3D printed parts from non-commercial printers are almost never dead smooth, except perhaps for flat faces located against the heated bed. (But note that the technology is improving and there are commercial printers that now offer near injection moulded finishes at a price.) 3D printed parts are also porous with small voids throughout the print. There are several techniques you can use for improving the surface finish, reducing the porosity and increasing strength by improving inter-layer adhesion.
- Use a scrap piece to test the smoothing process and avoid turning your 3 hour print into an unrecognisable lump of goo.
Solvent Vapour Smoothing
This is my preferred technique because it is quick and produces a nice even finish. Some folk recommend this simply to reduce the possibility of printed part de-lamination (splitting between printed layers).
If you have any really rough spots then initial smoothing with relatively fine cut (smooth or dead smooth) files or > 400 grit abrasive paper will be useful followed by a gentle water scrub with a nylon brush to remove dust and any abrasive. The wall thickness on most parts is usually about 1 mm so you must take care not to remove too much material. Then dry the part.
The best solvent that I have found for PLA is ethyl acetate. While you may be able to purchase this in small quantities, it is often a primary solvent in nail varnish remover, and it is readily synthesised from ethanol and acetic acid. Like many solvents ethyl acetate is highly flammable (flash point of -4°C) but it has a comparatively low toxicity and it is denser that air (so it tends to stay in the heating container).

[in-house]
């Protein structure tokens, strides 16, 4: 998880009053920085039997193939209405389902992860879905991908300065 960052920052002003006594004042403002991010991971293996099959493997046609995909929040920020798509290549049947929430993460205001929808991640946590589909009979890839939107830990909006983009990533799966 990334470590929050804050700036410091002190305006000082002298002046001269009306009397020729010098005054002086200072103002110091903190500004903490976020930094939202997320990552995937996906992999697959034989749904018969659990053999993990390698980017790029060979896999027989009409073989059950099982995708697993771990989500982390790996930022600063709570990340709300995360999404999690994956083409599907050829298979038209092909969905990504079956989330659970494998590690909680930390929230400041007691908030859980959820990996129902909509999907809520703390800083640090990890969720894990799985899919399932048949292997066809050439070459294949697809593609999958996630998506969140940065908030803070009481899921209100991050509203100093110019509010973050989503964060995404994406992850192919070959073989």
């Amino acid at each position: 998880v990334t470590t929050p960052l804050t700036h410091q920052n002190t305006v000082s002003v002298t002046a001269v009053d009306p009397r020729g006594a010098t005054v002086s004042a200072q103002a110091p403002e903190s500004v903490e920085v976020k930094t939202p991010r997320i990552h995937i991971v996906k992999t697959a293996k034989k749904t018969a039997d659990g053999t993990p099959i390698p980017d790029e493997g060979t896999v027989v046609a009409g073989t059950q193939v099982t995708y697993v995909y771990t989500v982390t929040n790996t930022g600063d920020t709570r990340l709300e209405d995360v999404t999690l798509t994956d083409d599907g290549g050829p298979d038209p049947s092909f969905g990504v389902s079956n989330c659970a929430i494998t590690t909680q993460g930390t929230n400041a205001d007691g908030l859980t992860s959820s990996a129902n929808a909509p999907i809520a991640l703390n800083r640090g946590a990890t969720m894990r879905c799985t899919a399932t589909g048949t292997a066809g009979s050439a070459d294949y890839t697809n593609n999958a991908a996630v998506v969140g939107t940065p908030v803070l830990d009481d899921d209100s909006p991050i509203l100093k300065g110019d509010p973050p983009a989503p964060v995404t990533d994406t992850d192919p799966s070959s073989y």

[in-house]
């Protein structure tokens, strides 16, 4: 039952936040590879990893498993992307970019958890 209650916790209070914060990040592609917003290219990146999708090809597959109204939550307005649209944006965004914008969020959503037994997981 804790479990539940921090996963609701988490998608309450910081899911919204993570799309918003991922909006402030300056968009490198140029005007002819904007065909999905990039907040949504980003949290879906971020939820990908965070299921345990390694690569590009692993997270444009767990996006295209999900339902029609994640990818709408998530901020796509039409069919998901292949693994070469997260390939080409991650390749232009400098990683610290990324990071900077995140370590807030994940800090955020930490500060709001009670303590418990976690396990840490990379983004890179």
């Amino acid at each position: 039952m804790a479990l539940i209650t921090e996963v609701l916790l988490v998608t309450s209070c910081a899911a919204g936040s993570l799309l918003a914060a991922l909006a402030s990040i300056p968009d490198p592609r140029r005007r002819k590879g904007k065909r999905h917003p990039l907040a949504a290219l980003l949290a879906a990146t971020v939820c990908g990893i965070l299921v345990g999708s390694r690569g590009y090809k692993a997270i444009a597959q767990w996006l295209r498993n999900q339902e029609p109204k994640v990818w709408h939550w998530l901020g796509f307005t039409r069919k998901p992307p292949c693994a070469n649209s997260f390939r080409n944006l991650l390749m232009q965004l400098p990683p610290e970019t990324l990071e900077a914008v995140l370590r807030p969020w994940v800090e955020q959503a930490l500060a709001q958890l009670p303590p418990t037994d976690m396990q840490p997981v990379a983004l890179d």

Never heat ethyl acetate or other low flash-point solvents with an open flame. Use a non-sparking electric hot plate or a water bath for heating, and ensure your work space is well ventilated.
The solvent vapour smoothing process is straight forward. Find an appropriately sized glass (see through) heat proof container with a lid that will fit the model with some height clearance. Cover any surfaces of the model that you do not want smoothed with masking tape or Vaseline. Suspend the model from a non-critical part such as a hole with non-insulated wire. Solvent vapour may cause wire insulation to soften and fuse with your printed part.
Place about 2 ml of ethyl acetate in the container, put the lid on and heat it by placing the container in a bath of boiling water or on a cold electric hot plate. The ethyl acetate will boil at about 70°C and you will see a vapour condensation line rise up the sides of the container. Once this layer is high enough to immerse your model, turn off any heat source, remove the lid and hold your model in the vapour for just a few seconds (5 maximum) keeping it off the sides of the container. If the solvent has entirely evaporated and the condensation line isn’t high enough then add another 2 ml of solvent. On immersion below the vapour line the surface of the part will instantly turn glossy due to the condensed solvent vapour. Don’t hold the model in for more than 5 seconds to prevent drips and runs of condensed solvent. Remove the model, replace the lid and suspend the model from the wire in a well-ventilated space away from ignition sources and dust to dry. Do not be tempted to touch the part unless you want an indelible copy of your finger prints. If the surface finish isn’t quite right after drying then repeat the process.